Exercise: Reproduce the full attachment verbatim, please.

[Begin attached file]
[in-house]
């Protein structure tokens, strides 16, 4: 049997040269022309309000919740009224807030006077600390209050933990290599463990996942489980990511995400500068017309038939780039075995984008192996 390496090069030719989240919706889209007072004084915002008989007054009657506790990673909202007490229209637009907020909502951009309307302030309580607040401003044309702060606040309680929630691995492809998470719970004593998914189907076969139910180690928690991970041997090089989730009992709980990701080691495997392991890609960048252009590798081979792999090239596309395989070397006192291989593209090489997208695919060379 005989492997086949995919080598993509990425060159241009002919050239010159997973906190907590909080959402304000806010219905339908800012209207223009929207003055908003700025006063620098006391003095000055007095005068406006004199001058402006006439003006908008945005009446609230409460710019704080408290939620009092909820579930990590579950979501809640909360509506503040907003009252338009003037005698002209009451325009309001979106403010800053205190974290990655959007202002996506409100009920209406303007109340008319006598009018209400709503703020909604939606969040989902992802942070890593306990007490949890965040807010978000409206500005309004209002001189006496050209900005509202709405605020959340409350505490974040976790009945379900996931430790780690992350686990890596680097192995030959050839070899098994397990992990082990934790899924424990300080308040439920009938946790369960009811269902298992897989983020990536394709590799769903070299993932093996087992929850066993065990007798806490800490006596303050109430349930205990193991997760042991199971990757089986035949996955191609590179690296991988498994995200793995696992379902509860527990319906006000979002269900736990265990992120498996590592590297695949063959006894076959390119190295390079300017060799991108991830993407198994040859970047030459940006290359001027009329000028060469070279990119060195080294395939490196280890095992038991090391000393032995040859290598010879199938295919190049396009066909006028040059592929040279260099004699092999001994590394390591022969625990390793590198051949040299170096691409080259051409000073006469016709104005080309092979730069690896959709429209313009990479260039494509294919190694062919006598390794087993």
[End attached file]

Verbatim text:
[in-house]
């Protein structure tokens, strides 16, 4: 049997040269022309309000919740009224807030006077600390209050933990290599463990996942489980990511995400500068017309038939780039075995984008192996 390496090069030719989240919706889209007072004084915002008989007054009657506790990673909202007490229209637009907020909502951009309307302030309580607040401003044309702060606040309680929630691995492809998470719970004593998914189907076969139910180690928690991970041997090089989730009992709980990701080691495997392991890609960048252009590798081979792999090239596309395989070397006192291989593209090489997208695919060379 005989492997086949995919080598993509990425060159241009002919050239010159997973906190907590909080959402304000806010219905339908800012209207223009929207003055908003700025006063620098006391003095000055007095005068406006004199001058402006006439003006908008945005009446609230409460710019704080408290939620009092909820579930990590579950979501809640909360509506503040907003009252338009003037005698002209009451325009309001979106403010800053205190974290990655959007202002996506409100009920209406303007109340008319006598009018209400709503703020909604939606969040989902992802942070890593306990007490949890965040807010978000409206500005309004209002001189006496050209900005509202709405605020959340409350505490974040976790009945379900996931430790780690992350686990890596680097192995030959050839070899098994397990992990082990934790899924424990300080308040439920009938946790369960009811269902298992897989983020990536394709590799769903070299993932093996087992929850066993065990007798806490800490006596303050109430349930205990193991997760042991199971990757089986035949996955191609590179690296991988498994995200793995696992379902509860527990319906006000979002269900736990265990992120498996590592590297695949063959006894076959390119190295390079300017060799991108991830993407198994040859970047030459940006290359001027009329000028060469070279990119060195080294395939490196280890095992038991090391000393032995040859290598010879199938295919190049396009066909006028040059592929040279260099004699092999001994590394390591022969625990390793590198051949040299170096691409080259051409000073006469016709104005080309092979730069690896959709429209313009990479260039494509294919190694062919006598390794087993």